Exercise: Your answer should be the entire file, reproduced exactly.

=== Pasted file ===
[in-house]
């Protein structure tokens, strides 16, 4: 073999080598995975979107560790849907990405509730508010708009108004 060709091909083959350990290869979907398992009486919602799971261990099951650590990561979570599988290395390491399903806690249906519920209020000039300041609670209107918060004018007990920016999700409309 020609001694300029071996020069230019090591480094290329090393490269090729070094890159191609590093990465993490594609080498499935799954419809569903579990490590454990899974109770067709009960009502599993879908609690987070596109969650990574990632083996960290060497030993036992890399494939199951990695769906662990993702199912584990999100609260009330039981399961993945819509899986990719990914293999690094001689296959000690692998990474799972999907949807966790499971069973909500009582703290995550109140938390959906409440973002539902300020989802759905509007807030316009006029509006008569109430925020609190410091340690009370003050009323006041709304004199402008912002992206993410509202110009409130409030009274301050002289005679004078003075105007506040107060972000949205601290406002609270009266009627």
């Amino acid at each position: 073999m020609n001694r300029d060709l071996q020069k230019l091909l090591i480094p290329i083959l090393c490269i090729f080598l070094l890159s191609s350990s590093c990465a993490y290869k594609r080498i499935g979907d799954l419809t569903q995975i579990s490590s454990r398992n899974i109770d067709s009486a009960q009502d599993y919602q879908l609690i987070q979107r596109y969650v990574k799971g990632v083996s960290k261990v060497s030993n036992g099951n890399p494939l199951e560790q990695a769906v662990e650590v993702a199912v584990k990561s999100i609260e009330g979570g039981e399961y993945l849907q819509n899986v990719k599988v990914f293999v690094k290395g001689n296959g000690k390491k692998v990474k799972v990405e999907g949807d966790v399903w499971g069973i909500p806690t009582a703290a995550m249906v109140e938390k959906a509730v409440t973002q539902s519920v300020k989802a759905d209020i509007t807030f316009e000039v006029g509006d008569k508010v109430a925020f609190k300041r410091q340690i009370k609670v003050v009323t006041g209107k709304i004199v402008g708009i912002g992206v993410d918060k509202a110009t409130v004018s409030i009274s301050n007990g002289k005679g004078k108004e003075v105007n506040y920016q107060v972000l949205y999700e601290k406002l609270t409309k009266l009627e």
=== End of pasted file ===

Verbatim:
[in-house]
């Protein structure tokens, strides 16, 4: 073999080598995975979107560790849907990405509730508010708009108004 060709091909083959350990290869979907398992009486919602799971261990099951650590990561979570599988290395390491399903806690249906519920209020000039300041609670209107918060004018007990920016999700409309 020609001694300029071996020069230019090591480094290329090393490269090729070094890159191609590093990465993490594609080498499935799954419809569903579990490590454990899974109770067709009960009502599993879908609690987070596109969650990574990632083996960290060497030993036992890399494939199951990695769906662990993702199912584990999100609260009330039981399961993945819509899986990719990914293999690094001689296959000690692998990474799972999907949807966790499971069973909500009582703290995550109140938390959906409440973002539902300020989802759905509007807030316009006029509006008569109430925020609190410091340690009370003050009323006041709304004199402008912002992206993410509202110009409130409030009274301050002289005679004078003075105007506040107060972000949205601290406002609270009266009627």
């Amino acid at each position: 073999m020609n001694r300029d060709l071996q020069k230019l091909l090591i480094p290329i083959l090393c490269i090729f080598l070094l890159s191609s350990s590093c990465a993490y290869k594609r080498i499935g979907d799954l419809t569903q995975i579990s490590s454990r398992n899974i109770d067709s009486a009960q009502d599993y919602q879908l609690i987070q979107r596109y969650v990574k799971g990632v083996s960290k261990v060497s030993n036992g099951n890399p494939l199951e560790q990695a769906v662990e650590v993702a199912v584990k990561s999100i609260e009330g979570g039981e399961y993945l849907q819509n899986v990719k599988v990914f293999v690094k290395g001689n296959g000690k390491k692998v990474k799972v990405e999907g949807d966790v399903w499971g069973i909500p806690t009582a703290a995550m249906v109140e938390k959906a509730v409440t973002q539902s519920v300020k989802a759905d209020i509007t807030f316009e000039v006029g509006d008569k508010v109430a925020f609190k300041r410091q340690i009370k609670v003050v009323t006041g209107k709304i004199v402008g708009i912002g992206v993410d918060k509202a110009t409130v004018s409030i009274s301050n007990g002289k005679g004078k108004e003075v105007n506040y920016q107060v972000l949205y999700e601290k406002l609270t409309k009266l009627e």